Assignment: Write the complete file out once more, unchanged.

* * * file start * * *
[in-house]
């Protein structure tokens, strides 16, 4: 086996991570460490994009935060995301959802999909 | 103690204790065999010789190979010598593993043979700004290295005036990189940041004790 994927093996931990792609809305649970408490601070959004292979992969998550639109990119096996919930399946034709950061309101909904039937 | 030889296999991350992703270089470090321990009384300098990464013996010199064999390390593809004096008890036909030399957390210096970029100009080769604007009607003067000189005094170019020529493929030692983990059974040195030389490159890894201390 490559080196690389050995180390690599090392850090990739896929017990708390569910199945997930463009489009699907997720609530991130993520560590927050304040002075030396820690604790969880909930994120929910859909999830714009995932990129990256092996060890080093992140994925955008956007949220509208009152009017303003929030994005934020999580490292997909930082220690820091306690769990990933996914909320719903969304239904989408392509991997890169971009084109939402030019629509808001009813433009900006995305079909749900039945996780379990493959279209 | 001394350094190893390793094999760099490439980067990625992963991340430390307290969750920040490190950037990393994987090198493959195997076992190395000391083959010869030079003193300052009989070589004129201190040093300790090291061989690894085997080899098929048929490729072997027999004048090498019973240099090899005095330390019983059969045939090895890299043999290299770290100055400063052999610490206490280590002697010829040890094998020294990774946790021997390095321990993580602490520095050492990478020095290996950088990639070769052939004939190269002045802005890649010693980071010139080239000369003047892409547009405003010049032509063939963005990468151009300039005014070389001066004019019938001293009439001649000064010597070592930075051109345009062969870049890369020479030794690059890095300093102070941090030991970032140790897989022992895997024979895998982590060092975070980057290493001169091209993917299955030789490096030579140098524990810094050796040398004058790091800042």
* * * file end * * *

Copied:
[in-house]
């Protein structure tokens, strides 16, 4: 086996991570460490994009935060995301959802999909 | 103690204790065999010789190979010598593993043979700004290295005036990189940041004790 994927093996931990792609809305649970408490601070959004292979992969998550639109990119096996919930399946034709950061309101909904039937 | 030889296999991350992703270089470090321990009384300098990464013996010199064999390390593809004096008890036909030399957390210096970029100009080769604007009607003067000189005094170019020529493929030692983990059974040195030389490159890894201390 490559080196690389050995180390690599090392850090990739896929017990708390569910199945997930463009489009699907997720609530991130993520560590927050304040002075030396820690604790969880909930994120929910859909999830714009995932990129990256092996060890080093992140994925955008956007949220509208009152009017303003929030994005934020999580490292997909930082220690820091306690769990990933996914909320719903969304239904989408392509991997890169971009084109939402030019629509808001009813433009900006995305079909749900039945996780379990493959279209 | 001394350094190893390793094999760099490439980067990625992963991340430390307290969750920040490190950037990393994987090198493959195997076992190395000391083959010869030079003193300052009989070589004129201190040093300790090291061989690894085997080899098929048929490729072997027999004048090498019973240099090899005095330390019983059969045939090895890299043999290299770290100055400063052999610490206490280590002697010829040890094998020294990774946790021997390095321990993580602490520095050492990478020095290996950088990639070769052939004939190269002045802005890649010693980071010139080239000369003047892409547009405003010049032509063939963005990468151009300039005014070389001066004019019938001293009439001649000064010597070592930075051109345009062969870049890369020479030794690059890095300093102070941090030991970032140790897989022992895997024979895998982590060092975070980057290493001169091209993917299955030789490096030579140098524990810094050796040398004058790091800042």